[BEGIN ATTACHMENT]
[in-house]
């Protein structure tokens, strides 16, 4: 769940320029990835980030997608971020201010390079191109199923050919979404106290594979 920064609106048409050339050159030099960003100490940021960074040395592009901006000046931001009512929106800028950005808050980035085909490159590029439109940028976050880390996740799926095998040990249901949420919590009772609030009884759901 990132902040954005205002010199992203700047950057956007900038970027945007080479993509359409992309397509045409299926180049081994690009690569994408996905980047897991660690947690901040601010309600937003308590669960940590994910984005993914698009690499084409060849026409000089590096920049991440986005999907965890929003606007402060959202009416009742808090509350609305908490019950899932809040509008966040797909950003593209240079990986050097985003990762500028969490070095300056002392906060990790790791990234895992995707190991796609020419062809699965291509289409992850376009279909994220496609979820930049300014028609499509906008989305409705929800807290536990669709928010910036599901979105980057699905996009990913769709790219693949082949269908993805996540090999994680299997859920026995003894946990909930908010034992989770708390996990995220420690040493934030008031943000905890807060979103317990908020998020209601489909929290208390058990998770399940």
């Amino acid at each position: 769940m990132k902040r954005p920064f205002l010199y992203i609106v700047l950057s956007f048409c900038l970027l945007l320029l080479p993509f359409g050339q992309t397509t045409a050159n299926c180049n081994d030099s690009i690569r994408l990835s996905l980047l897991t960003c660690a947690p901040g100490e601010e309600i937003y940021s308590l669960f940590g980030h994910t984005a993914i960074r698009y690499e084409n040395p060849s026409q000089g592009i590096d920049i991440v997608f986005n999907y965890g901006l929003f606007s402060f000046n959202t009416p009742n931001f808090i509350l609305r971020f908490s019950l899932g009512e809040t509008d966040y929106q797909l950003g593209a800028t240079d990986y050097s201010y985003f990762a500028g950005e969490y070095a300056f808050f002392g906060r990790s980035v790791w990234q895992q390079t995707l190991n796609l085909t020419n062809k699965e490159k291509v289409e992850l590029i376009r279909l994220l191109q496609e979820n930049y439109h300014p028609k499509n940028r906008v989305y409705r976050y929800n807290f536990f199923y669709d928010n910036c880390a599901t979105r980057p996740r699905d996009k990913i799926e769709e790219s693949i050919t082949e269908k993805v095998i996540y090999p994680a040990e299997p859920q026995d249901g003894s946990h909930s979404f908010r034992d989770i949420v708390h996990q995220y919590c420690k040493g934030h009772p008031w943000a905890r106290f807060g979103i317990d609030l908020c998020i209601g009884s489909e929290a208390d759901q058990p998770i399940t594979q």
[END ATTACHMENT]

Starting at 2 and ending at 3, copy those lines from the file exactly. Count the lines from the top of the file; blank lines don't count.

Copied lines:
């Protein structure tokens, strides 16, 4: 769940320029990835980030997608971020201010390079191109199923050919979404106290594979 920064609106048409050339050159030099960003100490940021960074040395592009901006000046931001009512929106800028950005808050980035085909490159590029439109940028976050880390996740799926095998040990249901949420919590009772609030009884759901 990132902040954005205002010199992203700047950057956007900038970027945007080479993509359409992309397509045409299926180049081994690009690569994408996905980047897991660690947690901040601010309600937003308590669960940590994910984005993914698009690499084409060849026409000089590096920049991440986005999907965890929003606007402060959202009416009742808090509350609305908490019950899932809040509008966040797909950003593209240079990986050097985003990762500028969490070095300056002392906060990790790791990234895992995707190991796609020419062809699965291509289409992850376009279909994220496609979820930049300014028609499509906008989305409705929800807290536990669709928010910036599901979105980057699905996009990913769709790219693949082949269908993805996540090999994680299997859920026995003894946990909930908010034992989770708390996990995220420690040493934030008031943000905890807060979103317990908020998020209601489909929290208390058990998770399940």
């Amino acid at each position: 769940m990132k902040r954005p920064f205002l010199y992203i609106v700047l950057s956007f048409c900038l970027l945007l320029l080479p993509f359409g050339q992309t397509t045409a050159n299926c180049n081994d030099s690009i690569r994408l990835s996905l980047l897991t960003c660690a947690p901040g100490e601010e309600i937003y940021s308590l669960f940590g980030h994910t984005a993914i960074r698009y690499e084409n040395p060849s026409q000089g592009i590096d920049i991440v997608f986005n999907y965890g901006l929003f606007s402060f000046n959202t009416p009742n931001f808090i509350l609305r971020f908490s019950l899932g009512e809040t509008d966040y929106q797909l950003g593209a800028t240079d990986y050097s201010y985003f990762a500028g950005e969490y070095a300056f808050f002392g906060r990790s980035v790791w990234q895992q390079t995707l190991n796609l085909t020419n062809k699965e490159k291509v289409e992850l590029i376009r279909l994220l191109q496609e979820n930049y439109h300014p028609k499509n940028r906008v989305y409705r976050y929800n807290f536990f199923y669709d928010n910036c880390a599901t979105r980057p996740r699905d996009k990913i799926e769709e790219s693949i050919t082949e269908k993805v095998i996540y090999p994680a040990e299997p859920q026995d249901g003894s946990h909930s979404f908010r034992d989770i949420v708390h996990q995220y919590c420690k040493g934030h009772p008031w943000a905890r106290f807060g979103i317990d609030l908020c998020i209601g009884s489909e929290a208390d759901q058990p998770i399940t594979q």